Current Progressive Dairy digital edition

Time to end painful tail docking for dairy cows?

PD Staff Published on 29 October 2012

Over the last few years, the HSUS has driven major change within multiple sectors of animal agribusiness – and at a pace faster than I could ever have anticipated. Just this year, we’ve seen a slew of major food retailers decide to phase out their purchases of pork from producers that confine sows in gestation crates.

The veal industry has agreed to phase out crates by 2017 and more than 70 percent of that transition has already been completed. The egg industry has agreed to support federal legislation to phase out the use of the barren battery cage as well as require a labeling program that gives consumers more information about production practices.



The latest major announcement came in late July from the National Milk Producers Federation , one of the industry’s major trade associations, which has voted to officially oppose the inhumane practice of dairy cow tail docking.

We achieved the first state ban on tail docking in California – the number-one dairy producing state – in 2009 and then subsequently won bans in Ohio and Rhode Island. Now the industry’s biggest trade group has come out against the practice on a nationwide basis.

But unfortunately, the time-frame is too long. The trade group has called for an unduly long phase-out of the amputation practice, which is typically done without anesthetic and removes up to two-thirds of a cow’s tail. According to its resolution, the NMPF is urging a 10-year phase-out.

There’s no compelling reason for such a needlessly long time-frame, given that there are no costs associated with the termination of this practice. Many dairy producers have already stopped it and it’s time for the outliers to abandon it, too.

Other animal agribusiness industries making animal housing improvements desire phase-out periods and adequate time to depreciate equipment and build new facilities. But in the case of tail docking, no new buildings must be constructed and no equipment must be depreciated.


Though the pace is often slower than we’d want, there’s no doubt that change is afoot within animal agriculture, thanks mainly to reform efforts driven by the HSUS. Some sectors embrace change, others do it grudgingly and still others continue to fight the inevitable trend toward higher standards of animal welfare.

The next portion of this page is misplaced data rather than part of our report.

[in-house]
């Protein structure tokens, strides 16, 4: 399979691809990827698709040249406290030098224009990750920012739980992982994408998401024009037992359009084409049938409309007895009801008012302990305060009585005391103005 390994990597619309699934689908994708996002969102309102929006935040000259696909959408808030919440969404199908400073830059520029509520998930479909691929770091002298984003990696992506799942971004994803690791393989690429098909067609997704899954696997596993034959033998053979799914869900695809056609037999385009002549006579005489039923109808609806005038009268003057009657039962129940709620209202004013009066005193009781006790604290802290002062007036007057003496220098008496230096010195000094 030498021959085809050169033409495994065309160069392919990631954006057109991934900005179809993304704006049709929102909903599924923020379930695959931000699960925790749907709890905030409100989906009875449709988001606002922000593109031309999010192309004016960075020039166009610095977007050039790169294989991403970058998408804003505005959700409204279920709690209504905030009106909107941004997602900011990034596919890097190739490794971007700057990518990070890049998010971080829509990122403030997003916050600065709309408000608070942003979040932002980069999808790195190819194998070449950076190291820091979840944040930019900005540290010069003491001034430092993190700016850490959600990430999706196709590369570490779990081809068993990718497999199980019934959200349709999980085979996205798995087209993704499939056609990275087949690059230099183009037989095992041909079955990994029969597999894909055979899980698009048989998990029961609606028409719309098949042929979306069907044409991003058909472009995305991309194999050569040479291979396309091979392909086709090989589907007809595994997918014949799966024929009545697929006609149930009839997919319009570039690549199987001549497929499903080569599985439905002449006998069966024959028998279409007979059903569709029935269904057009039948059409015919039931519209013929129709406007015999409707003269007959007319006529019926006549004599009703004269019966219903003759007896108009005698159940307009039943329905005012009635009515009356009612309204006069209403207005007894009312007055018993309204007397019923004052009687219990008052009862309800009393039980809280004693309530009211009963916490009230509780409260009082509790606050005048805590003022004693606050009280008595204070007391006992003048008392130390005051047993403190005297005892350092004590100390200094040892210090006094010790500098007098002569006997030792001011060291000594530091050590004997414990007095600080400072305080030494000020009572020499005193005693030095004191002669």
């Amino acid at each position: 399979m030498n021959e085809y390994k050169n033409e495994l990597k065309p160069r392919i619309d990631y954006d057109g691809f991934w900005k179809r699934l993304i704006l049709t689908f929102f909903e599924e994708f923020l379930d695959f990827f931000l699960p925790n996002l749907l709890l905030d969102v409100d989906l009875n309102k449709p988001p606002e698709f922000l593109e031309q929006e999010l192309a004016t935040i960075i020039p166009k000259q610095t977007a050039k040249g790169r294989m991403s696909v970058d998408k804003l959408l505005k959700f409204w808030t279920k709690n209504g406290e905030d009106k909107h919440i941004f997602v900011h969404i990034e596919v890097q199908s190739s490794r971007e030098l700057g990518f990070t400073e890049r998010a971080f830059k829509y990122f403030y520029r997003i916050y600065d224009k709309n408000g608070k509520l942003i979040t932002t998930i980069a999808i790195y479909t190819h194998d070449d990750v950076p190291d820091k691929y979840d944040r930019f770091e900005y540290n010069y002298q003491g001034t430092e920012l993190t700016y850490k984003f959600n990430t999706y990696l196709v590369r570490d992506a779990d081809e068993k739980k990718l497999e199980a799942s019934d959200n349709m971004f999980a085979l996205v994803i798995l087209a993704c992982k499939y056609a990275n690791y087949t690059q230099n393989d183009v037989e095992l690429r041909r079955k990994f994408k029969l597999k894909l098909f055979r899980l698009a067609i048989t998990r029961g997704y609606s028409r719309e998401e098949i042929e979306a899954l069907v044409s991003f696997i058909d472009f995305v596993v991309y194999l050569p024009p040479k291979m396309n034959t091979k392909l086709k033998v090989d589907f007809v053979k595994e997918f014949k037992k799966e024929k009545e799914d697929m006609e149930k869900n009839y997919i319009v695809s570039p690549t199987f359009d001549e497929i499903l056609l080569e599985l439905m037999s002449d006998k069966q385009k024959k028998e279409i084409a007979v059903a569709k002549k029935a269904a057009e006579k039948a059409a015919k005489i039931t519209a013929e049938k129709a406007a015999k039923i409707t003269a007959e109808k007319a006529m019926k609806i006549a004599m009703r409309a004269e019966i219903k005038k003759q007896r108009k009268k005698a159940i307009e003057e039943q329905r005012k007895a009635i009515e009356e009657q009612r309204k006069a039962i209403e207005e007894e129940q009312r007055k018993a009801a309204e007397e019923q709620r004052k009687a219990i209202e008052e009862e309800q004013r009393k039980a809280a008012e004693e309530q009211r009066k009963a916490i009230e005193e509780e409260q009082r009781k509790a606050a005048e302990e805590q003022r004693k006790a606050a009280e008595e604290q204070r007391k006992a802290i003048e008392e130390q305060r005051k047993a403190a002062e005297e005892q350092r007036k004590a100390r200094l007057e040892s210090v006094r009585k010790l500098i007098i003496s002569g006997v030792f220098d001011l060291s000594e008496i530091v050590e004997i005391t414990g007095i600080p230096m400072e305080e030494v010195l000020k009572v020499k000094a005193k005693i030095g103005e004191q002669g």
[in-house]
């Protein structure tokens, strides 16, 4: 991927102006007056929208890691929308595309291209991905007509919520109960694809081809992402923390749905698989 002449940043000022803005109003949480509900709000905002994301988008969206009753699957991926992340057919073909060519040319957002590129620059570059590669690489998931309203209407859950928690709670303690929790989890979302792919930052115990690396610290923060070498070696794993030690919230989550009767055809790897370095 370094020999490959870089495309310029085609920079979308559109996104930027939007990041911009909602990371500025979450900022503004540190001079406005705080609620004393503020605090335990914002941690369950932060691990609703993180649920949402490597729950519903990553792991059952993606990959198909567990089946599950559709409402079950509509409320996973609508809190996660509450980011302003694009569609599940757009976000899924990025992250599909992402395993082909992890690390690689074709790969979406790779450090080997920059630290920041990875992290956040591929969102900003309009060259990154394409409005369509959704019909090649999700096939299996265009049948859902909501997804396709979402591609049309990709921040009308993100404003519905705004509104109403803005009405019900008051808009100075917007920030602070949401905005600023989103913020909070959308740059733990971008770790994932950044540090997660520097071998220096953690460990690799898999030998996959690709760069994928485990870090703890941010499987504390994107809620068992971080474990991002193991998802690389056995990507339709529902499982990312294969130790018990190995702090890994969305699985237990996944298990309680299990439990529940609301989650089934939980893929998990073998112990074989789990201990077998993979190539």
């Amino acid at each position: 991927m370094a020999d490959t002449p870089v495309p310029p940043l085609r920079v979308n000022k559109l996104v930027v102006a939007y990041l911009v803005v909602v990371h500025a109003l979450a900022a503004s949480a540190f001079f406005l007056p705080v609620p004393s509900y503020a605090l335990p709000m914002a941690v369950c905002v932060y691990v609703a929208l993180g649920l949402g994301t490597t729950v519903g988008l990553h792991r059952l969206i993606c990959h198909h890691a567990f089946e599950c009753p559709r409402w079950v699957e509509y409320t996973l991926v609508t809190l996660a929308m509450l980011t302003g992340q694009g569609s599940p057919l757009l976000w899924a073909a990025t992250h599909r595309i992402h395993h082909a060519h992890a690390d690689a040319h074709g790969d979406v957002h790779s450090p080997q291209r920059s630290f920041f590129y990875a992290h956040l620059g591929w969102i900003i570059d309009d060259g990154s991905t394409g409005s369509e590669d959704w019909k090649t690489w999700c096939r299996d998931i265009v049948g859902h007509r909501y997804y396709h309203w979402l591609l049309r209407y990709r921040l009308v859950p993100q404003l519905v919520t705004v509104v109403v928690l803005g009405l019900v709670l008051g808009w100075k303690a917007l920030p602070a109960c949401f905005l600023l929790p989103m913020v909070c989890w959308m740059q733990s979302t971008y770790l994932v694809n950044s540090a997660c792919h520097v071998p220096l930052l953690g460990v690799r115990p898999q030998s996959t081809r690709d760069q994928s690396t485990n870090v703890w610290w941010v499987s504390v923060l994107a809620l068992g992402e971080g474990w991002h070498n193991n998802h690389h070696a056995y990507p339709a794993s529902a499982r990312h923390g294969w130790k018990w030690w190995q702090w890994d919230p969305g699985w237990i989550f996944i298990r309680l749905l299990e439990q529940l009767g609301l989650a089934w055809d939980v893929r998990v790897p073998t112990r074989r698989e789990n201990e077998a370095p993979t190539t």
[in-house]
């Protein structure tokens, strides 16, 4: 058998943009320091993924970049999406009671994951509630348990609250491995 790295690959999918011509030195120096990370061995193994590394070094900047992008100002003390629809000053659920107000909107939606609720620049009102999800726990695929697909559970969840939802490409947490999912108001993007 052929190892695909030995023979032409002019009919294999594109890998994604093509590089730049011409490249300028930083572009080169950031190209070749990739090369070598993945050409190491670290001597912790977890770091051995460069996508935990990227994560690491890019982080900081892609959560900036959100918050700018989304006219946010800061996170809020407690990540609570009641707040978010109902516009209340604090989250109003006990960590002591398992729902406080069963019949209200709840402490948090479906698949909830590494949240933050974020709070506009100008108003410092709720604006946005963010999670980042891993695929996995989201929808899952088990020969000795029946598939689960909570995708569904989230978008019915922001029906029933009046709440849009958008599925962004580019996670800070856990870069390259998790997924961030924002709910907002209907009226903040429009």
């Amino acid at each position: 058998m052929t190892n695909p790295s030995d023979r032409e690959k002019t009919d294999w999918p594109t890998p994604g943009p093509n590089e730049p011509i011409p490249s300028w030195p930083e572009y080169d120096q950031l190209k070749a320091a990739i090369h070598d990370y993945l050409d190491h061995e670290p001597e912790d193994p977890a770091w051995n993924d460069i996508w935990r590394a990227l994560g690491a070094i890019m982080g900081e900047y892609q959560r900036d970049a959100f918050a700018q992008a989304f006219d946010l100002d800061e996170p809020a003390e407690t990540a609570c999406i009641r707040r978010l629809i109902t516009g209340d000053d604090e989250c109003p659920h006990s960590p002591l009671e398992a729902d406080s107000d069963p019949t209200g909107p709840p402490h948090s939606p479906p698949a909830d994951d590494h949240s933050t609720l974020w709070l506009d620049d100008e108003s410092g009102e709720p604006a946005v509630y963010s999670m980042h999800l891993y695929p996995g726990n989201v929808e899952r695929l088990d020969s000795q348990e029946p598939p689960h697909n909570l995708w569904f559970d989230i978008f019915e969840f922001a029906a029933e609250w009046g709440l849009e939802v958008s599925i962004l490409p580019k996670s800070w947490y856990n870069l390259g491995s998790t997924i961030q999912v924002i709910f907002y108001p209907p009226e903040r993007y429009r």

In this case, we’ll push the milk industry to expedite this change. There’s no reason to subject cows to this procedure and the HSUS will continue to drive reform until tail docking is a thing of the past. PD

— As posted on Wayne Pacelle’s blog Aug. 10, 2012. Pacelle is the president and CEO of the Humane Society of the United States (HSUS).

I agree with John Pagel! He hit the nail on the head. I challenge anyone on cow cleanliness and comfort of cows with docked tails. We need to win this argument by education. The AVMA has very few cattle vets on their staff!

—Curt Norton
P.S. We milk 900 cows in western New York

The rationale in the magazine by Jerry Kozak frustrates me. He apparently has never been hit in the face by a tail full of manure. The real problem is that he is willing to concede our right to dock tails. Conceding rights is a slippery slope; if we give this up, what other rights will follow?


—John Temme
comment left on website in poll results

Research & public relations/public opinion want intact tails on cows.

—Jack Albright, Carmel, IN

Of all the things we do to keep our animals happy and healthy, tail docking when done properly undoubtedly causes the least pain or distress to the animal. Anyone who thinks cows with long tails (even when clipped frequently) are as clean as cows with docked tails has not spent much time in a barn.

—Les Pike
comment left on website in poll results

On my dairy we do not dock tails and will not in the future.

—Martin Avila, Modesto, CA